Pindrop, an Atlanta-based company that provides fraud detection software for phone calls, today announced a set of updates to help its customers better protect themselves and the people they serve.
One of the key updates is a new voiceprinting capability that identifies who’s on the phone and checks the caller against a set of people Pindrop has identified as fraudsters. The company is also offering its customers a new Network capability that will provide real-time predictions about how likely a call is to be fraudulent, based in part on information gleaned from other Pindrop customers.
This feature is based on Pindrop’s Phoneprinting capabilities, which will be upgraded with this release. Phoneprinting works by analyzing call audio and using key factors to determine how likely the person on the other end of the line is to be a fraudster. The updated features should be up to 20 percent more accurate than their predecessors, according to Pindrop.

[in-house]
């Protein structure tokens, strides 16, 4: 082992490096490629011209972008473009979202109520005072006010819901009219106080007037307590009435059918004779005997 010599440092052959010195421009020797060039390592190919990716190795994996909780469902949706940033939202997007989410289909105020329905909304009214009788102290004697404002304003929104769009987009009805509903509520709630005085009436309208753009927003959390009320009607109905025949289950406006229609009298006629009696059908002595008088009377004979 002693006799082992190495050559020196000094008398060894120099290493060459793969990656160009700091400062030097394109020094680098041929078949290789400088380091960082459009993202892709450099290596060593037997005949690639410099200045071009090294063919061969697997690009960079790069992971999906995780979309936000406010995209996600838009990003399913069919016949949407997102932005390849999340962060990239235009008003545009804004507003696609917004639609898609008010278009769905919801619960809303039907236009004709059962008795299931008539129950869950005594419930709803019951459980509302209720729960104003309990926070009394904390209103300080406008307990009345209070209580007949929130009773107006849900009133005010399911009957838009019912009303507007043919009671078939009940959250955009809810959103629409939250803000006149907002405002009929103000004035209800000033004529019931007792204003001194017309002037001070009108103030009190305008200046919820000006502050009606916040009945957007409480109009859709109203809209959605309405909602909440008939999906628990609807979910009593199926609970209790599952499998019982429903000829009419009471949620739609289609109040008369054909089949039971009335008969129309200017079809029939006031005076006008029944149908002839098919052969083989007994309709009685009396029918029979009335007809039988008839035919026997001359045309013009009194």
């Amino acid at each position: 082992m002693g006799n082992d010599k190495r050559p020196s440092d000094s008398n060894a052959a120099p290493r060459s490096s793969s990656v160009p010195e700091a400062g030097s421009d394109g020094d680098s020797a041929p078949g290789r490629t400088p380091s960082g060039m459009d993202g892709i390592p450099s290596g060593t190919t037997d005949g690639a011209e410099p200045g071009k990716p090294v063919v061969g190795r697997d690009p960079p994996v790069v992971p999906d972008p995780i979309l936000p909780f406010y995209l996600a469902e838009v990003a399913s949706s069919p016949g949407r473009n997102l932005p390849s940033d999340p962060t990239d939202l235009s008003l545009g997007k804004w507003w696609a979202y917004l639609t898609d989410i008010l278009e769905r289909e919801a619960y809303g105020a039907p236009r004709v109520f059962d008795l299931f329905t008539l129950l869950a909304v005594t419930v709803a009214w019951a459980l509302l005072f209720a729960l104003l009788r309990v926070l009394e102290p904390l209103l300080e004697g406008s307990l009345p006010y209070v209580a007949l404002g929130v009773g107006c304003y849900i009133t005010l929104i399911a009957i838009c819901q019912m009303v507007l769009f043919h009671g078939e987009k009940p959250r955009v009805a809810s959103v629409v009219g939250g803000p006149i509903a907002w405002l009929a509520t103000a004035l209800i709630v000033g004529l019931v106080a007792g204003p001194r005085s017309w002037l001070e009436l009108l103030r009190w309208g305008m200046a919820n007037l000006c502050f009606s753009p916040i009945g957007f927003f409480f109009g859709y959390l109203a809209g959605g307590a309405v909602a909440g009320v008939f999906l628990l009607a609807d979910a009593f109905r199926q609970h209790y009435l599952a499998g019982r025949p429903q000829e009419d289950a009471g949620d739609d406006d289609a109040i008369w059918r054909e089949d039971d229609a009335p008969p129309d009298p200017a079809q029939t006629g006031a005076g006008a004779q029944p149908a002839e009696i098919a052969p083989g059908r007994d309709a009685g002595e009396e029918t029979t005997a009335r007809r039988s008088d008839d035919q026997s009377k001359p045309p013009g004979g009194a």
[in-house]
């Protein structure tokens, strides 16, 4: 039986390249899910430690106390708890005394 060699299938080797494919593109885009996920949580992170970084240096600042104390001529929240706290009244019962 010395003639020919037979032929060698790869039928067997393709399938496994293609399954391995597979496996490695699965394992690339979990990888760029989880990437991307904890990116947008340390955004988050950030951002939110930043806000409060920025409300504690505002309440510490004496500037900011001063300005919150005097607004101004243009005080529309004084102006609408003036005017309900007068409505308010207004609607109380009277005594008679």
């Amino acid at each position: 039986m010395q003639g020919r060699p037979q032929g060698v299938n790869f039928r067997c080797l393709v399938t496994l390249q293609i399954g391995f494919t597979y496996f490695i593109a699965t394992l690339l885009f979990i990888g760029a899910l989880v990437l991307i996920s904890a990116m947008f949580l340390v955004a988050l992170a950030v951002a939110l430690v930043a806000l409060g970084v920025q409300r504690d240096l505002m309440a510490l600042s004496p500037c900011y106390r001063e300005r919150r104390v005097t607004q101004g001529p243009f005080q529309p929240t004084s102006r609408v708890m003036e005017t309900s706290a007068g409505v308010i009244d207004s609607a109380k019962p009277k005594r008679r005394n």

Phone-based fraud is a massive problem around the world since scammers can call from anywhere and try to get sensitive data, perform financial transactions, and pull off other nefarious deeds. It’s an attack that preys on the charitable instincts of the person on the other end of the call center phone — people who usually want to help. The company’s software is used to protect major enterprises, including banks like SunTrust.
Pindrop should be able to provide additional information, like roughly where a caller is located — making it easier to determine if a caller’s “identity” doesn’t match up. (For example, it shouldn’t be possible for someone who’s in San Francisco to make a phone call from the Ukraine.) Machine learning makes it possible to identify where someone is located based on various call characteristics, so that even a person imitating the correct caller ID shouldn’t be able to fool the system.